While it was not given that title, the funeral of Margaret Thatcher was to all intents and purposes a state funeral. Her coffin was borne on a gun carriage and flanked by soldiers from various regiments and the Queen led the mourners in St Paul's Cathedral.
There were dignitaries present from all parts of the world and crowds lined the street as the procession passed. And of course the proceedings were beamed across the world.
As the UK's first woman prime minister perhaps it was an appropriate way to mark her death.
Not that everyone saw it that way. Without doubt she was the most divisive political leader in the UK in the modern era, although that was a badge she wore with honour. Little wonder then that her passing was greeted by protests as well as sorrow and Mrs Thatcher, no doubt, would have accepted that. After all freedom of expression is the bedrock of a mature democratic society and those who chose to turn their backs on her funeral procession were merely availing of that freedom.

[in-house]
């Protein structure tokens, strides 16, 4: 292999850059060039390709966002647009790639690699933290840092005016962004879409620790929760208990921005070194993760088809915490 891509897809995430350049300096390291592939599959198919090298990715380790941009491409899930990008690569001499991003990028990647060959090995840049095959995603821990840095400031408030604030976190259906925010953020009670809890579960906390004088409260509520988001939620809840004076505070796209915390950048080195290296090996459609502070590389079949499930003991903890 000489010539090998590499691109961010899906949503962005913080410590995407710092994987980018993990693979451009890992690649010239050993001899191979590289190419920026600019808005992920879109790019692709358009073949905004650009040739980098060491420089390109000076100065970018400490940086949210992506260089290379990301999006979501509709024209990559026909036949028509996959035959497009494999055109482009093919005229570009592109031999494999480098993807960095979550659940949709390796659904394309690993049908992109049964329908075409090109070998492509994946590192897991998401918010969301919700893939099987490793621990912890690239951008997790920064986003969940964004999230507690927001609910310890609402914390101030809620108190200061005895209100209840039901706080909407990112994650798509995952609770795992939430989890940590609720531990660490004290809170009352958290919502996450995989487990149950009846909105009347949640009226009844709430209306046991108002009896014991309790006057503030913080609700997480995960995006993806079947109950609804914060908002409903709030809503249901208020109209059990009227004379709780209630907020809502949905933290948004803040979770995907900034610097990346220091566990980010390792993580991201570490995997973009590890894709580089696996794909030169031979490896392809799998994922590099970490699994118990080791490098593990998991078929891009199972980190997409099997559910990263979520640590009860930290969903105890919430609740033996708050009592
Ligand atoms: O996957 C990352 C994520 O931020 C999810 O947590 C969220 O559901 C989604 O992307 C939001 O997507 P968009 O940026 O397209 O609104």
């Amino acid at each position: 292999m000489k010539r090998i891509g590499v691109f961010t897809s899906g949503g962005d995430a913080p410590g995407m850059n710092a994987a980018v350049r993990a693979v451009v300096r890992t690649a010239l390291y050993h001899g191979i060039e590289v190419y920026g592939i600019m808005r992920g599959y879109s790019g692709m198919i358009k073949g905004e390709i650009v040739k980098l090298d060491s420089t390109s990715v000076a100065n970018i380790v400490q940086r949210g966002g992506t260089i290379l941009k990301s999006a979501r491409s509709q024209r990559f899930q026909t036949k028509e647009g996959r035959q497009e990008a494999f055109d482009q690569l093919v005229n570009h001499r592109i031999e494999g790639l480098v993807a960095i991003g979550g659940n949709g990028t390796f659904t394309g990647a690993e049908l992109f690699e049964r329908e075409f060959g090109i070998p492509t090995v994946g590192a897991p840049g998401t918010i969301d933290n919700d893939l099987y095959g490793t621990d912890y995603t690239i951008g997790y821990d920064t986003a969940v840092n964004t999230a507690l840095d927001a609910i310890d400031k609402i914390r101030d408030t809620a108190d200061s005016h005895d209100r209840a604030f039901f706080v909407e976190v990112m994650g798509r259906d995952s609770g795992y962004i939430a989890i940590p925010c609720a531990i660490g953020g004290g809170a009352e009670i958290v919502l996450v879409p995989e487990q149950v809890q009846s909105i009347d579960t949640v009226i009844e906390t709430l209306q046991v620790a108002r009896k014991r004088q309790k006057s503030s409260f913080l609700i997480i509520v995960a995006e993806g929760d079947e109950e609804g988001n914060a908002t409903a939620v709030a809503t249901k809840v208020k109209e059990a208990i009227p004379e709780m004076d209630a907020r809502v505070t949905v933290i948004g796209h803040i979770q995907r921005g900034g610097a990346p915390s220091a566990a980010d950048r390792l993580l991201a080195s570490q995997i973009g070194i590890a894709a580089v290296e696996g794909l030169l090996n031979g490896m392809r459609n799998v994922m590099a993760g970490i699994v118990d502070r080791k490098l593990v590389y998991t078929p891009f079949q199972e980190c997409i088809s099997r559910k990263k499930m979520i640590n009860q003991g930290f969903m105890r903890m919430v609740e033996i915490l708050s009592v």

What was not acceptable – and should never be – was the pure bile displayed on the streets of Londonderry where INLA men flew a flag rejoicing in both her death and that of Airey Neave, her political ally blown up by the terrorists in 1979 as he drove out of the Palace of Westminster car park.
The actions of yesterday's protesters place them beyond the Pale and the bounds of any civilised society and they deserve to be roundly condemned.
Of course it has to be remembered that they represent only a tiny minority of people in Northern Ireland – and that most people were unaware of their actions – but they have brought disgrace once again on the name of the province.
The images of the flag will be shown around the world and people in other countries will shake their heads in bafflement and disgust and wonder what kind of place this is.
We know that is not a true reflection of life here, but it is one which will be given undue credence.